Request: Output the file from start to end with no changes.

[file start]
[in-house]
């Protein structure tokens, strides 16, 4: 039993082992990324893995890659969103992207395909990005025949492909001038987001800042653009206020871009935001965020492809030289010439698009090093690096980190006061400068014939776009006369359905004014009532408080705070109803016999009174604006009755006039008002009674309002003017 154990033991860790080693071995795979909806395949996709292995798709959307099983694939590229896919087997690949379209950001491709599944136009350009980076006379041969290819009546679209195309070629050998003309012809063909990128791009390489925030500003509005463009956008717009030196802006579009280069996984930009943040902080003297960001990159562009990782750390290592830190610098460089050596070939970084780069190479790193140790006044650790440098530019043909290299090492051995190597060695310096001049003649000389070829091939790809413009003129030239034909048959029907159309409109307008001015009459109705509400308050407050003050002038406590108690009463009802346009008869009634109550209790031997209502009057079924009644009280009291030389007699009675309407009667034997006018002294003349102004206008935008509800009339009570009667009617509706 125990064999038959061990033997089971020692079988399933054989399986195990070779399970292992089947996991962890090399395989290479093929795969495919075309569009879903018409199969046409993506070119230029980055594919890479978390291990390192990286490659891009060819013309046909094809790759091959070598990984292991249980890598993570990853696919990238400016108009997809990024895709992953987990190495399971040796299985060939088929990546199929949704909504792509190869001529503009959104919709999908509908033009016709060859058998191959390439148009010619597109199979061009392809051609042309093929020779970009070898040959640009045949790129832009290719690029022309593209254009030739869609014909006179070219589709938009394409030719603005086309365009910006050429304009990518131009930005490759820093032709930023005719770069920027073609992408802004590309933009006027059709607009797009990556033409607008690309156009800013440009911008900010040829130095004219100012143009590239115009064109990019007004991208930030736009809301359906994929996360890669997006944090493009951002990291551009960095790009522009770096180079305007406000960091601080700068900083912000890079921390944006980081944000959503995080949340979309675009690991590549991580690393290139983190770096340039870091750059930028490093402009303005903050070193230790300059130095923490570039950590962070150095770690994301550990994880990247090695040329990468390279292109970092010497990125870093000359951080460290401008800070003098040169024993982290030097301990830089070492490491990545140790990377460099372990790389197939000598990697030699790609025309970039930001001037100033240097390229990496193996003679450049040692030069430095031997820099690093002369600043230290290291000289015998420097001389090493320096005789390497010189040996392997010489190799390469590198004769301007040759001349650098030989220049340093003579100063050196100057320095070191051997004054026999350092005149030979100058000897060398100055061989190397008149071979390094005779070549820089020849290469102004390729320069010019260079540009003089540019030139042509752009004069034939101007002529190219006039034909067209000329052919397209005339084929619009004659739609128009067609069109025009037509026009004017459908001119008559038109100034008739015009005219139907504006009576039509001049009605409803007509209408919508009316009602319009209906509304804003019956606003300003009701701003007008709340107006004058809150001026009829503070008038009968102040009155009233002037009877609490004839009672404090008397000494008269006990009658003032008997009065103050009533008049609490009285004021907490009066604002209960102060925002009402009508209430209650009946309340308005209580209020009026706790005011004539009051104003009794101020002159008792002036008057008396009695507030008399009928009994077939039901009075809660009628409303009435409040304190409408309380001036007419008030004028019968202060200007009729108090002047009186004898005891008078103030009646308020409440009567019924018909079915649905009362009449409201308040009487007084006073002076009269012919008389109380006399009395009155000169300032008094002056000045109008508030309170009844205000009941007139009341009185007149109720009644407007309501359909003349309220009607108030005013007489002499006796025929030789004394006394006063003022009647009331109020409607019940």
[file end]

[in-house]
């Protein structure tokens, strides 16, 4: 039993082992990324893995890659969103992207395909990005025949492909001038987001800042653009206020871009935001965020492809030289010439698009090093690096980190006061400068014939776009006369359905004014009532408080705070109803016999009174604006009755006039008002009674309002003017 154990033991860790080693071995795979909806395949996709292995798709959307099983694939590229896919087997690949379209950001491709599944136009350009980076006379041969290819009546679209195309070629050998003309012809063909990128791009390489925030500003509005463009956008717009030196802006579009280069996984930009943040902080003297960001990159562009990782750390290592830190610098460089050596070939970084780069190479790193140790006044650790440098530019043909290299090492051995190597060695310096001049003649000389070829091939790809413009003129030239034909048959029907159309409109307008001015009459109705509400308050407050003050002038406590108690009463009802346009008869009634109550209790031997209502009057079924009644009280009291030389007699009675309407009667034997006018002294003349102004206008935008509800009339009570009667009617509706 125990064999038959061990033997089971020692079988399933054989399986195990070779399970292992089947996991962890090399395989290479093929795969495919075309569009879903018409199969046409993506070119230029980055594919890479978390291990390192990286490659891009060819013309046909094809790759091959070598990984292991249980890598993570990853696919990238400016108009997809990024895709992953987990190495399971040796299985060939088929990546199929949704909504792509190869001529503009959104919709999908509908033009016709060859058998191959390439148009010619597109199979061009392809051609042309093929020779970009070898040959640009045949790129832009290719690029022309593209254009030739869609014909006179070219589709938009394409030719603005086309365009910006050429304009990518131009930005490759820093032709930023005719770069920027073609992408802004590309933009006027059709607009797009990556033409607008690309156009800013440009911008900010040829130095004219100012143009590239115009064109990019007004991208930030736009809301359906994929996360890669997006944090493009951002990291551009960095790009522009770096180079305007406000960091601080700068900083912000890079921390944006980081944000959503995080949340979309675009690991590549991580690393290139983190770096340039870091750059930028490093402009303005903050070193230790300059130095923490570039950590962070150095770690994301550990994880990247090695040329990468390279292109970092010497990125870093000359951080460290401008800070003098040169024993982290030097301990830089070492490491990545140790990377460099372990790389197939000598990697030699790609025309970039930001001037100033240097390229990496193996003679450049040692030069430095031997820099690093002369600043230290290291000289015998420097001389090493320096005789390497010189040996392997010489190799390469590198004769301007040759001349650098030989220049340093003579100063050196100057320095070191051997004054026999350092005149030979100058000897060398100055061989190397008149071979390094005779070549820089020849290469102004390729320069010019260079540009003089540019030139042509752009004069034939101007002529190219006039034909067209000329052919397209005339084929619009004659739609128009067609069109025009037509026009004017459908001119008559038109100034008739015009005219139907504006009576039509001049009605409803007509209408919508009316009602319009209906509304804003019956606003300003009701701003007008709340107006004058809150001026009829503070008038009968102040009155009233002037009877609490004839009672404090008397000494008269006990009658003032008997009065103050009533008049609490009285004021907490009066604002209960102060925002009402009508209430209650009946309340308005209580209020009026706790005011004539009051104003009794101020002159008792002036008057008396009695507030008399009928009994077939039901009075809660009628409303009435409040304190409408309380001036007419008030004028019968202060200007009729108090002047009186004898005891008078103030009646308020409440009567019924018909079915649905009362009449409201308040009487007084006073002076009269012919008389109380006399009395009155000169300032008094002056000045109008508030309170009844205000009941007139009341009185007149109720009644407007309501359909003349309220009607108030005013007489002499006796025929030789004394006394006063003022009647009331109020409607019940």